The Grass is Greener was directed and produced by Stanley Donen. This is one of many films in the 1960s Donen worked on in Europe including Once More, with Feeling (1960), Surprise Package (1960), Charade (1963), Arabesque (1966), Two for the Road (1967), Bedazzled (1967) and Staircase (1968). Donen and Cary Grant own the company Grandon Productions which produced Indiscreet (1958) and The Grass is Greener.  After their film Indiscreet, Donen and Grant bought the rights to
the British stage play by Hugh Williams and Margaret (Vyner) Williams which premiered in 1956 and had a successful run in the West End. Stage actor Moray Watson played the part of Trevor the butler in the production and was the only actor from the original cast to appear in the film adaptation.

Grant initially turned down the role of Victor. Actor Rex Harrison came on board. When Harrison's wife Kay Kendall became ill, she died soon after, he had to drop out and Grant stepped in. According to Grant biographer Marc Eliot, Grant insisted the movie be shot in London so he could spend time in his home country. Deborah Kerr had been avoiding the cool English lady roles but wanted to appear again with Grant, Mitchum and Simmons. Mitchum had been in London filming The Sundowners, along with Kerr, and stuck around to make this movie.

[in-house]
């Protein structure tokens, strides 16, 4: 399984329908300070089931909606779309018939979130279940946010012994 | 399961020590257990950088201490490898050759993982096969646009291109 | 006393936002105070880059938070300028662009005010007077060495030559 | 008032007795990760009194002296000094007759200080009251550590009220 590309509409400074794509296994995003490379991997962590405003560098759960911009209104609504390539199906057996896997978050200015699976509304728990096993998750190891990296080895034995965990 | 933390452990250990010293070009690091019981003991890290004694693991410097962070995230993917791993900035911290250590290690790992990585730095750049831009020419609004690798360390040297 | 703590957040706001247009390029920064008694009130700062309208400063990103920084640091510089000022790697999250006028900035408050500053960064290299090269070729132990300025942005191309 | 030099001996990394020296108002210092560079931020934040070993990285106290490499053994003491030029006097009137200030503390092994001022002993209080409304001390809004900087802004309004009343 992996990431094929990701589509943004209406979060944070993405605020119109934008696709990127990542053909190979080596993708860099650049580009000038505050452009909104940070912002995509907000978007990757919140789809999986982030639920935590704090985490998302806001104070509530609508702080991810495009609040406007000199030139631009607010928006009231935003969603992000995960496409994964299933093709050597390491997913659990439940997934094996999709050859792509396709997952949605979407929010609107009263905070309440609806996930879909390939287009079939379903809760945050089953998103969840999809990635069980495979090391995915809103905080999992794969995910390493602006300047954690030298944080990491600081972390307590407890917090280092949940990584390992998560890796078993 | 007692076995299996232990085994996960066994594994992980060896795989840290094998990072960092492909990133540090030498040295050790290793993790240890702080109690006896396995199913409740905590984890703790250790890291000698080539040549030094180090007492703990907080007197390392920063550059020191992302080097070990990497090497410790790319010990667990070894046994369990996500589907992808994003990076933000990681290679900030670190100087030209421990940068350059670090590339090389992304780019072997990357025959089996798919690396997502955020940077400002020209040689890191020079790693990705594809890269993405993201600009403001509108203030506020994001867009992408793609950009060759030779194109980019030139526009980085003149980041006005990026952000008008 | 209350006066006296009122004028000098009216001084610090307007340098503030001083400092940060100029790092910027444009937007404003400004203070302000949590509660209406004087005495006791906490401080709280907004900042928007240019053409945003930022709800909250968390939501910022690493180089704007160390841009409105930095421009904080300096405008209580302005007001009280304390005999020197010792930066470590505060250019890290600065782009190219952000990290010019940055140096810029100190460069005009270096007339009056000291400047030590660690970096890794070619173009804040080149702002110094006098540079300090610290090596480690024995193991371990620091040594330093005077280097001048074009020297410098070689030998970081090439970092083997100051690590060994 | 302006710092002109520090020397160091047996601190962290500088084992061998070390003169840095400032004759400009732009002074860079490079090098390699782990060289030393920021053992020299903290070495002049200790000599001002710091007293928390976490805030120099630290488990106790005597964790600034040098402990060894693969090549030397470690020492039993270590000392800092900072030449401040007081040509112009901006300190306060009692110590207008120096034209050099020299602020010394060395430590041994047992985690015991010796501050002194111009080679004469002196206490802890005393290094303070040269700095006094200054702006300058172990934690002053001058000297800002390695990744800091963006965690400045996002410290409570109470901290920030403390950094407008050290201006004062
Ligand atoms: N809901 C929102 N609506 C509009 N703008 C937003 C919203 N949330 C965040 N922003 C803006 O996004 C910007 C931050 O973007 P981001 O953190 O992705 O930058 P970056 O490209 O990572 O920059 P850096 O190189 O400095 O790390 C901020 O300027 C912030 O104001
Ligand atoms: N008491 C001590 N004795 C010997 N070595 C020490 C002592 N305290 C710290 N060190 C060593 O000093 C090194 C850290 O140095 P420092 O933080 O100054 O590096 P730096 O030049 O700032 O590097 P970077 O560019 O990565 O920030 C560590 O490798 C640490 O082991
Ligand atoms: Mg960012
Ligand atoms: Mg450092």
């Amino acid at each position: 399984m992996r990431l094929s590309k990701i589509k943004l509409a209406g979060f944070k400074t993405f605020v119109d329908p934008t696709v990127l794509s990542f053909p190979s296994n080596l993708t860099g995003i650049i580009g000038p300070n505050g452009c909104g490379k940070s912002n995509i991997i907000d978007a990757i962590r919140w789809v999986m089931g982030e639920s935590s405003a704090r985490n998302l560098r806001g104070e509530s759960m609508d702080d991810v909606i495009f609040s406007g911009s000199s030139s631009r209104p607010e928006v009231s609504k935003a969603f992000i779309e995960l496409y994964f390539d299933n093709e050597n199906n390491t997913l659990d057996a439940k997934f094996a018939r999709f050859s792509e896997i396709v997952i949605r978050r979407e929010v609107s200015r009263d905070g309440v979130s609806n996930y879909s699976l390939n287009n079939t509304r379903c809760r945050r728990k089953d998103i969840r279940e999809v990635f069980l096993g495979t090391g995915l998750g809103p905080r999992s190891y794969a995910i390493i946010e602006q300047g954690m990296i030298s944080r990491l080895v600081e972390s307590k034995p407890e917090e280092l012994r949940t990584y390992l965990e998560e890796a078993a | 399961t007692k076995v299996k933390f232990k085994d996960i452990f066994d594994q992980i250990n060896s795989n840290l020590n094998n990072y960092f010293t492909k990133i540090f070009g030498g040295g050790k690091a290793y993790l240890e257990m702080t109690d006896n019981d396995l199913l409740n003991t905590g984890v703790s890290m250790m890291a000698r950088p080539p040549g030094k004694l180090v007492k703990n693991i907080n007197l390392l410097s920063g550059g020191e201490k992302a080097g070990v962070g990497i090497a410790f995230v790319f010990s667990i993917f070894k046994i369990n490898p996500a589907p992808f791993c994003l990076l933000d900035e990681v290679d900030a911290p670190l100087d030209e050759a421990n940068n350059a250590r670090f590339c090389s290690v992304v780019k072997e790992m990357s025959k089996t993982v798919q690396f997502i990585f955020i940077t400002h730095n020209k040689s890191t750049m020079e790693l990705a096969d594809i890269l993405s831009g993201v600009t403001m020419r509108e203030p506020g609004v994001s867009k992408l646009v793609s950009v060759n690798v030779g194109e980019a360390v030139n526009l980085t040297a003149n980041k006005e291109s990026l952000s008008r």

The cast members were quite familiar with each other. In addition to The Sundowners, Mitchum and Kerr appeared together in Heaven Knows, Mr. Allison (1957). Simmons and Mitchum appeared in She Couldn't Say No (1952) and Angel Face (1953). Simmons and Kerr were in Black Narcissus (1947) and Young Bess (1953). Kerr and Grant were in Dream Wife (1953) and An Affair to Remember (1957). For Grant and Mitchum, however, this was their only film together. Off screen they were polar opposites which worked for their on screen personalities. But inevitably they clashed on set. Grant worried that Mitchum's coolness made him look uptight and Mitchum worried that Grant's dialogue heavy role made him look like a man of too few words. Which it did on both counts. Mitchum biographer Lee Server points out that Grant and Mitchum were served poorly by the material. The same could be said for Kerr and Simmons. In his interview with Stanley Donen, author Marc Eliot remarked "Donen remembers the film as a milestone of sorts, marking the end of a certain type of sophisticated British comedy, before the antic humor of Peter Sellers arrived and dominated the English cinematic 1960s.